I'm trying.

So if you're wondering how I'm doing, there it is.

Thursday, March 27, 2014

Stop All the Clocks

Around every corner is a new grief. A fresh loss, a new way to feel the tragedy. When he left, a whole world went with him. Scenes from what might have been keep playing in my mind's eye, like an outtakes reel, the alternative ending. A baby boy's coat cuts my breath. The realization that they will do an autopsy sickens.

What is it that keeps us going when our hearts and minds wish the world would stop turning around us? Even as I question whether I can keep taking in air, imprisoned by incomprehensible pain, there is a distant voice that whispers, "hold on." 

I think it must be Grace. I just wish I didn't need it right now. Wish I didn't have to prove I am strong enough to get to the other side of this.

Wednesday, March 26, 2014

What Came Before

The ultrasound -- the anatomy scan -- was last Tuesday. It was supposed to be today. We moved it up a week because a scary test result told us to. I guess this was our clue.

At my 16-week OB visit, just two short weeks ago, I waited an hour for a five-minute visit with the doctor. She told me to stop worrying about miscarriage. We scheduled a c-section. She listened to the galloping heartbeat. It was the last time we'd hear it.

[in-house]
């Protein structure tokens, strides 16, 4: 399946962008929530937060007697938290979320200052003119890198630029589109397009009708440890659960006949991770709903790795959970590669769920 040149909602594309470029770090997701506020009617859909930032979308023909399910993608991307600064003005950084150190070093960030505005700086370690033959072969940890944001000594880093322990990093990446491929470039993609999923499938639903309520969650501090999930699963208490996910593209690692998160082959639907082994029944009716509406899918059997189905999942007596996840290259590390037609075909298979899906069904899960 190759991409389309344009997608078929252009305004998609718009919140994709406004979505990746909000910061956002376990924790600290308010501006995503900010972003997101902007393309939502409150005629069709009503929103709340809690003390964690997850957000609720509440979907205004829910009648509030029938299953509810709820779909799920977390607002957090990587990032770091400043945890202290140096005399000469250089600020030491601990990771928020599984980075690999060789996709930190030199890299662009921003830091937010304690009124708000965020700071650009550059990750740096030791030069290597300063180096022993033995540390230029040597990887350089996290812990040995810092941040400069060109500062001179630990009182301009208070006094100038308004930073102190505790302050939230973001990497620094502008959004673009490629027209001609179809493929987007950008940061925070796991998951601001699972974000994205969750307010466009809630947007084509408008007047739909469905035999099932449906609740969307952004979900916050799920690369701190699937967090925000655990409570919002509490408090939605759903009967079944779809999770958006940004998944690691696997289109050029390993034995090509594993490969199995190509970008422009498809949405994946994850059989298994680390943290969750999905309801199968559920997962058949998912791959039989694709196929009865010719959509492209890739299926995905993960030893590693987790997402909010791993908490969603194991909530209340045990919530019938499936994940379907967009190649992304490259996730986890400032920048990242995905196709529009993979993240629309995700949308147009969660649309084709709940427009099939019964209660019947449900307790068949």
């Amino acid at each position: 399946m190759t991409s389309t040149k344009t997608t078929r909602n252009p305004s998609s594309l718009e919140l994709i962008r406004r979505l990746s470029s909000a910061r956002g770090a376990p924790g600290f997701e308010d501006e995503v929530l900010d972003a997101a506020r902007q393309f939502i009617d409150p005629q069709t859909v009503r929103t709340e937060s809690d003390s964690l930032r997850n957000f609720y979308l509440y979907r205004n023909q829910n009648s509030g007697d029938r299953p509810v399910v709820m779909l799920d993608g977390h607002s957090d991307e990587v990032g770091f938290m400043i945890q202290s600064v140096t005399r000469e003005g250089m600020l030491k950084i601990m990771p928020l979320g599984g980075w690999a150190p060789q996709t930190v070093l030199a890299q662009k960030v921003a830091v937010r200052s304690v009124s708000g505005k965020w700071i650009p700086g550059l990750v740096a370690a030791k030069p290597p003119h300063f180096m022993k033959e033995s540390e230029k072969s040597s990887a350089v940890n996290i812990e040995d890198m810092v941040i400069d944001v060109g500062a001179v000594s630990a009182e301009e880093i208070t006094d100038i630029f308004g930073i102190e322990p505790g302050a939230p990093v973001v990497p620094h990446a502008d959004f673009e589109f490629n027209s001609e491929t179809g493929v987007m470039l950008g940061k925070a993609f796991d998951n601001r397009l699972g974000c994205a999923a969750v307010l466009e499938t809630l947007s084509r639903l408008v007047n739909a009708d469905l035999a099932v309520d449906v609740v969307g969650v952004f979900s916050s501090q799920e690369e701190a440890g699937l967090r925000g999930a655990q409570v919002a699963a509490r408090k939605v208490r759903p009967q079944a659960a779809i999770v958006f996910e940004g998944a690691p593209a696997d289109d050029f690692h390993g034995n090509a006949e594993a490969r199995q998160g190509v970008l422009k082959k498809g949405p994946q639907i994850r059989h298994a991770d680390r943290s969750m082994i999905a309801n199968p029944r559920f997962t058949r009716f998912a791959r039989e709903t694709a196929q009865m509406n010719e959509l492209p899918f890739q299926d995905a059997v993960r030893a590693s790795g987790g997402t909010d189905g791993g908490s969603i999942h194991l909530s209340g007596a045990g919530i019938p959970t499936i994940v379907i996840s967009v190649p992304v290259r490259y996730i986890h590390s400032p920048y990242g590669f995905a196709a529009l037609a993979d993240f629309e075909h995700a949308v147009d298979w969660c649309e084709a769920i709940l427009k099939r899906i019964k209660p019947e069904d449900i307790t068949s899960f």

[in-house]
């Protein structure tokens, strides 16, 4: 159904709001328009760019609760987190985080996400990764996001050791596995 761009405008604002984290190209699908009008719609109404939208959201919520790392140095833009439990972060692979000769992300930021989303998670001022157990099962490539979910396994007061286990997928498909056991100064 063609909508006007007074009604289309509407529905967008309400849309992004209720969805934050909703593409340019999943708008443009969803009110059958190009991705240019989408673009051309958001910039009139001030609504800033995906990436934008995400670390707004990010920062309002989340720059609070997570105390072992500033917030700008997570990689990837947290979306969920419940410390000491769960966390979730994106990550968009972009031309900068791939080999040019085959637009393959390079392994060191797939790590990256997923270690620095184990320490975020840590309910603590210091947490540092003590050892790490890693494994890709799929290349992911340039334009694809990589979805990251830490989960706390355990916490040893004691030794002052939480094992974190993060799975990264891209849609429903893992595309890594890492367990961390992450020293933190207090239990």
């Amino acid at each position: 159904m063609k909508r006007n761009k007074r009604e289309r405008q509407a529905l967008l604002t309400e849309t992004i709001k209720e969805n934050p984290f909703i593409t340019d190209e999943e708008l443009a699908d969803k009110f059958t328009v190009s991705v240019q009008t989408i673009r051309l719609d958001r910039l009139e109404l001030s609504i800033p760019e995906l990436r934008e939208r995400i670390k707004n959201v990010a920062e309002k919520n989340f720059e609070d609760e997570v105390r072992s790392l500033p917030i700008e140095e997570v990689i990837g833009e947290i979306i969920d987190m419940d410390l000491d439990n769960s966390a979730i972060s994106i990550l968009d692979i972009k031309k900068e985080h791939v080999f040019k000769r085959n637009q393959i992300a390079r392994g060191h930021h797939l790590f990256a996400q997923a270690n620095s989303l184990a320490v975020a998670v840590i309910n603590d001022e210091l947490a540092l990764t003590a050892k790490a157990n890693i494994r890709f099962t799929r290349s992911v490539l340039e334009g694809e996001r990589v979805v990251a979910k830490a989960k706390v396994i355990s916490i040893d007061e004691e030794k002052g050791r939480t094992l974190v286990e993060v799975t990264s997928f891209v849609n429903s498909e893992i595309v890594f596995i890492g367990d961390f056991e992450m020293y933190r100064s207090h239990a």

She asked me if my MFM was doing an AFP (alpha feto-protein) test. Since this was a PGD embryo, we'd decided not to do the chromosomal testing. But the AFP was for neural tube defects. So I agreed to it, and although I always welcome something new to google, I didn't think a single thing of it. Until I got a call, late Friday afternoon, from my MFM.

The call was odd because the OB had run the test, but it turned out my OB had called my MFM about the result -- which didn't seem like a good sign. She told me my AFP was high. How high, I said. She launched into some explanation about medians and multiples, that mine was 3.6 and they want to see below 2.5, and I wanted to scream that I am an English major and I do not speak Math. By then, I was shivering like a small dog, which is my body's natural response to hearing possibly scary news about my baby at 4:30 p.m. on a Friday afternoon, when there is nothing to do but google and worry all weekend.

I was told it could be a neural tube defect, like Spina Bifida, or another anatomical defect. Or a placenta issue. Or absolutely nothing. I researched the heck out of it. Learned about Multiples of Median. Read medical journal articles and MFM texts. I found out that early bleeding from a subchorionic hematoma or placental lakes, both of which I had, could contribute to a high AFP. That felt hopeful, but also a little too easy. I chose to ignore the part about high AFP pointing to fetal demise.